This UPS doesn't just save your work when the power goes out, it cuts tech power use

Underneath my desk, there is a ball of wires and cords that some days resembles sticky pasta in the colander, plus my wireless router, which I kick over at least one time a day. I am embarrassed to admit publicly that while I have a surge protector I have no UPS (aka uninterruptible power supply), which I'm sure will cause many of you to shake your heads in disgust.

Underneath my desk, there is a ball of wires and cords that some days resembles sticky pasta in the colander, plus my wireless router, which I kick over at least one time a day. I am embarrassed to admit publicly that while I have a surge protector I have no UPS (aka uninterruptible power supply), which I'm sure will cause many of you to shake your heads in disgust. It wasn't until I started covering this beat that I realized this omission might not just have implications for PROVIDING power when the electricity cuts out but also for MANAGING the electricity load for the things my spaghetti-cords are attached to.

Here's an example of what I mean. Well-known power management technology company APC (now part of Schneider Electric) is starting to ship a new product this month in the United States that helps cut back on electricity usage for idle peripherals when your computer is taking a nap.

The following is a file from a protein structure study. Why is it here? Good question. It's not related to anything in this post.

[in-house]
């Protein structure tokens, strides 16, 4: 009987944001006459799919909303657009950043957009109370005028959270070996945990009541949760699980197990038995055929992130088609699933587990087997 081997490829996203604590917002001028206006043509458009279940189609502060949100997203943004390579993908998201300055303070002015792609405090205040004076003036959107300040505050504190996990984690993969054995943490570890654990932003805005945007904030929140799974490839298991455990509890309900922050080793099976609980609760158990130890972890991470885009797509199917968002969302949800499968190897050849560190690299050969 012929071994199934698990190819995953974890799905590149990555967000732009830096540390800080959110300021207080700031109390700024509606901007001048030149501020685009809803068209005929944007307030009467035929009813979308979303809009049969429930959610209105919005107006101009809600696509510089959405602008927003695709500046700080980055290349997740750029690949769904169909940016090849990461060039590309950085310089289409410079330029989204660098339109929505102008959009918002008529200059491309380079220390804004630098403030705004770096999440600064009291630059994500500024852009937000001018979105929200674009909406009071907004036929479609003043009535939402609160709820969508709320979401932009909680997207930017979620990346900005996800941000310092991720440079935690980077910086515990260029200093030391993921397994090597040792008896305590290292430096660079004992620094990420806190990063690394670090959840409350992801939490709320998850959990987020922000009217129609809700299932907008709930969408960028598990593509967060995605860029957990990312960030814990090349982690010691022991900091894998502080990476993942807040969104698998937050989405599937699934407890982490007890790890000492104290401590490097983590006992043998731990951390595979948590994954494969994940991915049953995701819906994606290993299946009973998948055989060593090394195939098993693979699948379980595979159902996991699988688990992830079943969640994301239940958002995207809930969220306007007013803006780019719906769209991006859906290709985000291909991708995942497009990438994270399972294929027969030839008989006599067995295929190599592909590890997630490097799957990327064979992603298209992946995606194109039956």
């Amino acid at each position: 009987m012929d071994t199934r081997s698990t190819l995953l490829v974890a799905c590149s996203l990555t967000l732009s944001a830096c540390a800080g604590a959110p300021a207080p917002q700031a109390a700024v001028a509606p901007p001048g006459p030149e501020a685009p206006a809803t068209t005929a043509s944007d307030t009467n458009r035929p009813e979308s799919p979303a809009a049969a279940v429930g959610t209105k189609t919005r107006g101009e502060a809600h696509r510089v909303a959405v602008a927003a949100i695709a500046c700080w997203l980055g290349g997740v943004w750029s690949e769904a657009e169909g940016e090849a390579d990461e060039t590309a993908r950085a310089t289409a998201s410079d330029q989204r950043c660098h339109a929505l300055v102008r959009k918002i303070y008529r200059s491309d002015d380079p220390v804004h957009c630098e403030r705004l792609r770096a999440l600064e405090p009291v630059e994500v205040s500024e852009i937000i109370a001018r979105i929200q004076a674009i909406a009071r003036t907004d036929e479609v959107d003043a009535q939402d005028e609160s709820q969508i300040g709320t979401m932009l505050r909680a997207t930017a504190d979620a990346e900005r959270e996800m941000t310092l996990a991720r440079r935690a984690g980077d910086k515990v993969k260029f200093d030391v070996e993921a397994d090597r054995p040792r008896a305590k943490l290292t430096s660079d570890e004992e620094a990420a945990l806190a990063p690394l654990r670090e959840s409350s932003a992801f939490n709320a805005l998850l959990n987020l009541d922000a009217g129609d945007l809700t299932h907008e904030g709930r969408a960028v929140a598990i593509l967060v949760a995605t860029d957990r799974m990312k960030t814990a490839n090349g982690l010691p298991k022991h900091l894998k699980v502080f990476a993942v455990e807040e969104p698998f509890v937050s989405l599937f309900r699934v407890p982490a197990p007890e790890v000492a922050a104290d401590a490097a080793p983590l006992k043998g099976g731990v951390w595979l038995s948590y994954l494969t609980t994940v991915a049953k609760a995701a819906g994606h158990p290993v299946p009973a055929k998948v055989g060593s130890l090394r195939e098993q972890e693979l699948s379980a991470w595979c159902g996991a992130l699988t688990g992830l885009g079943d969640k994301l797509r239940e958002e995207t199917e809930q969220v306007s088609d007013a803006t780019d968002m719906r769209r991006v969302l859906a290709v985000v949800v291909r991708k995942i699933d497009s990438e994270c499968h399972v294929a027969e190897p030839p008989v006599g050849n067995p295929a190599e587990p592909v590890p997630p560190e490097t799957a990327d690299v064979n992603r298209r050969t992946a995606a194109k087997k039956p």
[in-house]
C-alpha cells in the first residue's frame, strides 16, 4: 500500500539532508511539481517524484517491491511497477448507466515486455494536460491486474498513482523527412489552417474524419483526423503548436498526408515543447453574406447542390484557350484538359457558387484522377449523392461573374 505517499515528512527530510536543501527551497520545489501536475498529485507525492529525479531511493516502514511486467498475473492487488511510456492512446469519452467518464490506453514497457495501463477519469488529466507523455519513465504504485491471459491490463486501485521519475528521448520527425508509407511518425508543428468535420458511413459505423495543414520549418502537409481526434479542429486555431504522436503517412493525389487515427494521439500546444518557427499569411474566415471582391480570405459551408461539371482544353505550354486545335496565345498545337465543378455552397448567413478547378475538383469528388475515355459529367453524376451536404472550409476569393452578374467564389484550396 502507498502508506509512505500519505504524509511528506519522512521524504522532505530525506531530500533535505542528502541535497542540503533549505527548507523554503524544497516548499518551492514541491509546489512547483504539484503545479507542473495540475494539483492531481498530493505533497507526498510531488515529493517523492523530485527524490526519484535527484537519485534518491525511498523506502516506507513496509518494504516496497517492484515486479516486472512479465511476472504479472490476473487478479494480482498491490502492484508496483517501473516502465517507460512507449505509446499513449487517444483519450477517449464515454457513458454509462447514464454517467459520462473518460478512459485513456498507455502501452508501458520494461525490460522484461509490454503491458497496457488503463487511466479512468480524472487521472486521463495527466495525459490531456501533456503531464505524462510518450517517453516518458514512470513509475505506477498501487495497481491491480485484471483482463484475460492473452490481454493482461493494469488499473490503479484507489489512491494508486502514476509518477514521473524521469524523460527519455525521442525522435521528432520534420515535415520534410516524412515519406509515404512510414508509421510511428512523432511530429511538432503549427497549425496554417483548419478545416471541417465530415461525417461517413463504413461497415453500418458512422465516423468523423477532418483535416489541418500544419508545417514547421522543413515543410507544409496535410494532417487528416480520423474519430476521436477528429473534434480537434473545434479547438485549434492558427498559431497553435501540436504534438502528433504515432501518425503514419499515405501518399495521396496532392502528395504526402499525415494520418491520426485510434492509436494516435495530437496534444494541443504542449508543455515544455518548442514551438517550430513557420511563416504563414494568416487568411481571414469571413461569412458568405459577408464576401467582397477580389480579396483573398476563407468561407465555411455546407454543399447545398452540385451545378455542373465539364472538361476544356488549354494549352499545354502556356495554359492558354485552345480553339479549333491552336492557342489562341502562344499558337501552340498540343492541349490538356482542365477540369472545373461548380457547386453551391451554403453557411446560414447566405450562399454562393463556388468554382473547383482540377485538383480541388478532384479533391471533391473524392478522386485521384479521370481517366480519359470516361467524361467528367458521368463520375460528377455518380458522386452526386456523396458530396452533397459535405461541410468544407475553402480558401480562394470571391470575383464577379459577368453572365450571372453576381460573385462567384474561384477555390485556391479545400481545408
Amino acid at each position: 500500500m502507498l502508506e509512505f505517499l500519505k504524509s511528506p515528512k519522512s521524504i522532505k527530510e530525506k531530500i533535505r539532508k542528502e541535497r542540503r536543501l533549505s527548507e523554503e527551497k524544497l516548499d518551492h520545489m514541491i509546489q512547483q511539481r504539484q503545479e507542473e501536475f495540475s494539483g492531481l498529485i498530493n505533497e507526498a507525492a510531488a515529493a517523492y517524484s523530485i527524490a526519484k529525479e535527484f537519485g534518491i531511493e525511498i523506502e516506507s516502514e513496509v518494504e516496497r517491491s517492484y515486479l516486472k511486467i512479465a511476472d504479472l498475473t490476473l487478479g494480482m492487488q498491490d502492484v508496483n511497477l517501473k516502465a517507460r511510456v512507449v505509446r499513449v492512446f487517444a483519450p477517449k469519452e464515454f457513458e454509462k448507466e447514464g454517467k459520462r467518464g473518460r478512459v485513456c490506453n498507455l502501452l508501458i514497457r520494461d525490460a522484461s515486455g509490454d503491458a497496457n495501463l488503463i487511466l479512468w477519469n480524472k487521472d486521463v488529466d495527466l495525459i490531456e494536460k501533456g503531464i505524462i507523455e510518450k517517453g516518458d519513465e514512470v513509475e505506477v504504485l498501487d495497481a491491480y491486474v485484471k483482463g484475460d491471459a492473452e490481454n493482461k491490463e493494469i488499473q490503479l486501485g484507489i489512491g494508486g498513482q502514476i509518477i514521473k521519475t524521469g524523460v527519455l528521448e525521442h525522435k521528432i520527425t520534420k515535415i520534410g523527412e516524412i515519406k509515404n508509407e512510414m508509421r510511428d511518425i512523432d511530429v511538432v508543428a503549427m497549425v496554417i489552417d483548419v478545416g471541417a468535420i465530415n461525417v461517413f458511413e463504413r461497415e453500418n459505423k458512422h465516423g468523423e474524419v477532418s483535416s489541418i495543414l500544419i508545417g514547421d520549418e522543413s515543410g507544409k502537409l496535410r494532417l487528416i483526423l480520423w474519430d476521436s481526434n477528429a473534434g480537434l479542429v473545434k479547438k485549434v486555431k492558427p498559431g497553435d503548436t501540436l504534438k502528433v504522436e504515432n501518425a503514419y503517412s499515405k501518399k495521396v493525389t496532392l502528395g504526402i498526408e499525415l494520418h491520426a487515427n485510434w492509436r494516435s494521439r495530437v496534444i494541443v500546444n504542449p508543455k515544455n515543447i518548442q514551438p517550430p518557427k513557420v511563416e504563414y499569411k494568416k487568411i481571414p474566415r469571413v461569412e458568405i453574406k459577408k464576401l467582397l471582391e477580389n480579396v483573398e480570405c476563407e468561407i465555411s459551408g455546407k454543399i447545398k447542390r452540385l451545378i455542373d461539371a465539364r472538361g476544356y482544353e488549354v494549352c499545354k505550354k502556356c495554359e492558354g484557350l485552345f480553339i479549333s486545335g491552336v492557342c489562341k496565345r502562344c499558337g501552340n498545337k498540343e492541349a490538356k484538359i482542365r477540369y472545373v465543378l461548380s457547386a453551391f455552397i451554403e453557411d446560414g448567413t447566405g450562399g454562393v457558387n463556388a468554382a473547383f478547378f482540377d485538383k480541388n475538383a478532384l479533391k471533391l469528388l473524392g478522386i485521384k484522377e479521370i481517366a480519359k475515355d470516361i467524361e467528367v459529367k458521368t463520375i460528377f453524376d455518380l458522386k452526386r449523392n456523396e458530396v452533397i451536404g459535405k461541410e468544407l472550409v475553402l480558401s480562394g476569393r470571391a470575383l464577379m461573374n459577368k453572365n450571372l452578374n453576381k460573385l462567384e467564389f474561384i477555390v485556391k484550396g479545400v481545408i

The APC Back-UPS ES 750 is a basically a UPS that'll protect your technology if the power supply is cut AND that was also engineered to help minimize electricity usage. Here are the green stats that the West Kingston, R.I., company holds up:

- The UPS requires about five times less power than competitive products. It offers about 70 minutes of run-time in an outage depending on what's attached to it.

- It comes with "master/controlled" outlets (10 in all). Basically, all this means is that the outlets sense the draw on the UPS. When the computer switches into sleep mode or is shut down, any related controlled outlets will also be shut down. This addresses the vampire phenomenon, because things like printers and scanners and speakers and so on that require an external power source still suck down power even when they're in standby mode. APC estimates that it can save owners about $40 per year in electricity by better controlling these adjunct technology devices. Every little bit.

- Materials-wise, the APC Back-UPS ES 750 complies with the Restriction of Hazardous Substances Directive (RoHS) and its packaging was made from recycled materials.

The pricetag on the new UPS is $99.99. While I'm not in the habit of endorsing products in this blog, if you're in the market for a workstation-class UPS, why not opt for the greener option?

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